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Using in situ hybridization to detect a putative novel papillomavirus in biopsies from Western barred bandicoots (Perameles bougainville)

Bennett, M.D., Woolford, L., O'Hara, A.J., Warren, K.S.ORCID: 0000-0002-9328-2013 and Nicholls, P.K.ORCID: 0000-0001-7071-3055 (2007) Using in situ hybridization to detect a putative novel papillomavirus in biopsies from Western barred bandicoots (Perameles bougainville). In: North American Veterinary Dermatology Forum, 18 - 22 April, Lihue, Kauai, Hawaii.


A putative novel papillomavirus has been implicated in a debilitating papillomatosis–carcinomatosis syndrome affecting endangered Western barred bandicoots (Perameles bougainville ). Multiply-rimed rolling circle amplification was employed to amplify circular DNA from lesional tissue. This was subsequently used to deduce viral genetic sequences. DNA probes were generated for the L1, L2 (major and minor capsid proteins) and large T-antigen-like (putative oncoprotein) open reading frames. A genomic probe was also constructed from the entire viral genome, randomly cut into fragments. These probes were labelled by nick translation with digoxigenin and annealed probes were detected using antidigoxigenin alkaline phosphatise-conjugated F(ab)2 fragments and visualized with exposure to precipitating BM Purple alkaline phosphatase substrate solution (all reagents for in situ hybridization: Roche Diagnostics, Indianapolis, IN, USA). Endogenous alkaline phosphatase activity, which was especially prominent in apocrine sweat gland tissue, was blocked with levamisole. There was positive nuclear staining of keratinocytes and sebocytes in lesional biopsies from wart-affected Western barred bandicoots sampled between 2000 and 2006 for all DNA probes tested. Overfixation, freezing and autolysis all reduced the sensitivity and specificity of this technique; however, with optimally fixed, well-preserved tissue samples, positive staining was obvious and reliable. These results confirm that genetic sequences from a putative novel papillomavirus are situated within the histological lesions of the Western barred bandicoot papillomatosis–carcinomatosis syndrome, providing further evidence to support the hypothesis that this syndrome has a viral aetiology.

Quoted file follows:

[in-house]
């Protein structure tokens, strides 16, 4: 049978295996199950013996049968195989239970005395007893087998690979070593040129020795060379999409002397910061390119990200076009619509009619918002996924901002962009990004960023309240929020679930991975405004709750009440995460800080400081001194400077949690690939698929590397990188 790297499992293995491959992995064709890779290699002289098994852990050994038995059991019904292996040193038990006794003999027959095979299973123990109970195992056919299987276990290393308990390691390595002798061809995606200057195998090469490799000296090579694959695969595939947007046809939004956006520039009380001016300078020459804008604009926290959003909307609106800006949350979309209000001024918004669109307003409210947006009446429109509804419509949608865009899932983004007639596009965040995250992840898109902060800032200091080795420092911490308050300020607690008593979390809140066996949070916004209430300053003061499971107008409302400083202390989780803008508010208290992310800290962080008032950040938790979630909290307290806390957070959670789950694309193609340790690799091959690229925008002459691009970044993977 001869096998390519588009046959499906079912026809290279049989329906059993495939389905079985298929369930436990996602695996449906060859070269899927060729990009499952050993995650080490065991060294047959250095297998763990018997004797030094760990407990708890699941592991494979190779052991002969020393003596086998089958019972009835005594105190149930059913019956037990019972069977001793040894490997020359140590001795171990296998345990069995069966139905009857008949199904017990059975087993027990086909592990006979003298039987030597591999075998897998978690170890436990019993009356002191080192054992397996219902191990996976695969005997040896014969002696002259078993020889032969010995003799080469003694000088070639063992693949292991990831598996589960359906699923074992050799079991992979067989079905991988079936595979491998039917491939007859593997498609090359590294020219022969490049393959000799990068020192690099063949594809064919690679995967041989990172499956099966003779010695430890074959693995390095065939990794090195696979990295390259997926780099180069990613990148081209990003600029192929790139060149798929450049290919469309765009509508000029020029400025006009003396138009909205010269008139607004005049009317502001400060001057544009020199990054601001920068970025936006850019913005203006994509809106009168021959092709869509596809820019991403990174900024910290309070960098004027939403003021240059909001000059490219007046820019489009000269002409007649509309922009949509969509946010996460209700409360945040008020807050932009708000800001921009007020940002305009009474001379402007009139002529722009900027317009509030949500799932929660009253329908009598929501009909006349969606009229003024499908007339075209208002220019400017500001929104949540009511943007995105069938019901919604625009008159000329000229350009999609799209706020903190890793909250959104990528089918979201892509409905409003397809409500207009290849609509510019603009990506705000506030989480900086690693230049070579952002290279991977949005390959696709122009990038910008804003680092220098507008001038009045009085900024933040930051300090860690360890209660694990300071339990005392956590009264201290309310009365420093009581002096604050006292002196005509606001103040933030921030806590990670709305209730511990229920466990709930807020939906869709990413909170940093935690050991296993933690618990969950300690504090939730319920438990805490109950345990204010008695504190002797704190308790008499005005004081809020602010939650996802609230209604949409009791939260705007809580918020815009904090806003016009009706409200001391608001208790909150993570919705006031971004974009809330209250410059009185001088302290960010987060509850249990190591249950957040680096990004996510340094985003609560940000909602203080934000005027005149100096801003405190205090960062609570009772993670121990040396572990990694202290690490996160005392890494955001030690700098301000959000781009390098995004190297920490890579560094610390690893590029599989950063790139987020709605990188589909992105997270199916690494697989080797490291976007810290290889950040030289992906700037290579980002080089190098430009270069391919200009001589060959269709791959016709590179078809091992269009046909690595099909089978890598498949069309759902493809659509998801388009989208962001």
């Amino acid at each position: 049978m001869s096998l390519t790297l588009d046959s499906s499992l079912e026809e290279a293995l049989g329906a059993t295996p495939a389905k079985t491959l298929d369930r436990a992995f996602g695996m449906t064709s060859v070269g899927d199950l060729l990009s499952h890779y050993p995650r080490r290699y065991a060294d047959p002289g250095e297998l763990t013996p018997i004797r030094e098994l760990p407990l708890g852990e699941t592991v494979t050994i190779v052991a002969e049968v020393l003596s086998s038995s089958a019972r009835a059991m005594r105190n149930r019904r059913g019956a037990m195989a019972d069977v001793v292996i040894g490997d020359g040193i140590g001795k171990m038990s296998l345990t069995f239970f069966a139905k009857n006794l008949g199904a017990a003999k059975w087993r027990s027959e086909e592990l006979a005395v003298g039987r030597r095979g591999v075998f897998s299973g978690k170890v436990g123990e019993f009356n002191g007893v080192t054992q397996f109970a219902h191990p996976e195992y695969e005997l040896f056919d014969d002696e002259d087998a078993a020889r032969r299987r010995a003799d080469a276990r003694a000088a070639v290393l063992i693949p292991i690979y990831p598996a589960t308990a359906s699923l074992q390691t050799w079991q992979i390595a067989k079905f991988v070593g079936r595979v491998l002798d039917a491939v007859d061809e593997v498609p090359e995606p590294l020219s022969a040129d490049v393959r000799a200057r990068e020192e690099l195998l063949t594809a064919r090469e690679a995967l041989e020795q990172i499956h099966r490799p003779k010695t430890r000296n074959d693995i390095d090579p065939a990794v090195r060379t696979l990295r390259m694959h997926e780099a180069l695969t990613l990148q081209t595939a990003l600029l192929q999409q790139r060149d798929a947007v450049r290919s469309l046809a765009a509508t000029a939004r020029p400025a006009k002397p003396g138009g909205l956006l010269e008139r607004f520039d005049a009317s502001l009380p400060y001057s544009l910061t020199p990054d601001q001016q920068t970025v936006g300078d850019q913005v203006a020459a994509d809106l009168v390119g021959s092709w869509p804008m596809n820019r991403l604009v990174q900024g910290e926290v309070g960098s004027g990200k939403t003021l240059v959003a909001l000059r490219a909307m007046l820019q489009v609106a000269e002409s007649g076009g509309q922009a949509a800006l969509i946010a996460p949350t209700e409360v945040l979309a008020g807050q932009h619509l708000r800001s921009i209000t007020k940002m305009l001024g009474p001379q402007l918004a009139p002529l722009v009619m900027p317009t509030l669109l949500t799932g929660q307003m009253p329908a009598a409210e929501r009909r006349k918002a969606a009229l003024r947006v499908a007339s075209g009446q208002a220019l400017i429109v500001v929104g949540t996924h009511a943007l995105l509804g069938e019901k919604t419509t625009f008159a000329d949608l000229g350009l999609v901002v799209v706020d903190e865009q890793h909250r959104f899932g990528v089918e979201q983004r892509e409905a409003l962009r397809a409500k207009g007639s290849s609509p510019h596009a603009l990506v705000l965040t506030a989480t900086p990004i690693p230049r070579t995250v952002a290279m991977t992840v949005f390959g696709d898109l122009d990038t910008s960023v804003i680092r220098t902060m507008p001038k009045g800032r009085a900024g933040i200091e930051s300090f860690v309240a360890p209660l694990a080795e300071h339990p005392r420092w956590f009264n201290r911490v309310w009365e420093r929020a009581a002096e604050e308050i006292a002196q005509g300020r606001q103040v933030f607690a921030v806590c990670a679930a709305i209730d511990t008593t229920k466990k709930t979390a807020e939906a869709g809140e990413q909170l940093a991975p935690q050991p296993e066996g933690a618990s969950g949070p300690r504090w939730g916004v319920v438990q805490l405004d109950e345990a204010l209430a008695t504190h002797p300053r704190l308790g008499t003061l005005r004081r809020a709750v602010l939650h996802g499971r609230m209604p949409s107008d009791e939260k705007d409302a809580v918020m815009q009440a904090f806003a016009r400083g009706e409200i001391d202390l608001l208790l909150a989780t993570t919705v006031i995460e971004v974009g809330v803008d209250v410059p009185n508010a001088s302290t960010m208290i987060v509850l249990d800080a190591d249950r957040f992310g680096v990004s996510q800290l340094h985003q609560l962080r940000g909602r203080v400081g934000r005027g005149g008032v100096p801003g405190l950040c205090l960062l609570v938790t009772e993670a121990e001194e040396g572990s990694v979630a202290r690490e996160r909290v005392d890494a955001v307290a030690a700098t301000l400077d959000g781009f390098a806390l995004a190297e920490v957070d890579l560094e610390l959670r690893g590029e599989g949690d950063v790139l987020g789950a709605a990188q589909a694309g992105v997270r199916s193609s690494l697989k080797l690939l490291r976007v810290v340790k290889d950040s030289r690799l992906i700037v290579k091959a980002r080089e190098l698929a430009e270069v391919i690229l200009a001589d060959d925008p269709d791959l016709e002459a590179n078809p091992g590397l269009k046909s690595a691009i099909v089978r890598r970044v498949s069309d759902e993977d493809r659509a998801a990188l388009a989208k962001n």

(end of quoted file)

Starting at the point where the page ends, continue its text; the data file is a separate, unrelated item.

Item Type: Conference Item
Murdoch Affiliation: School of Veterinary and Biomedical Sciences
Notes: Abstract appears in Veterinary Dermatology 2007 18(3):176
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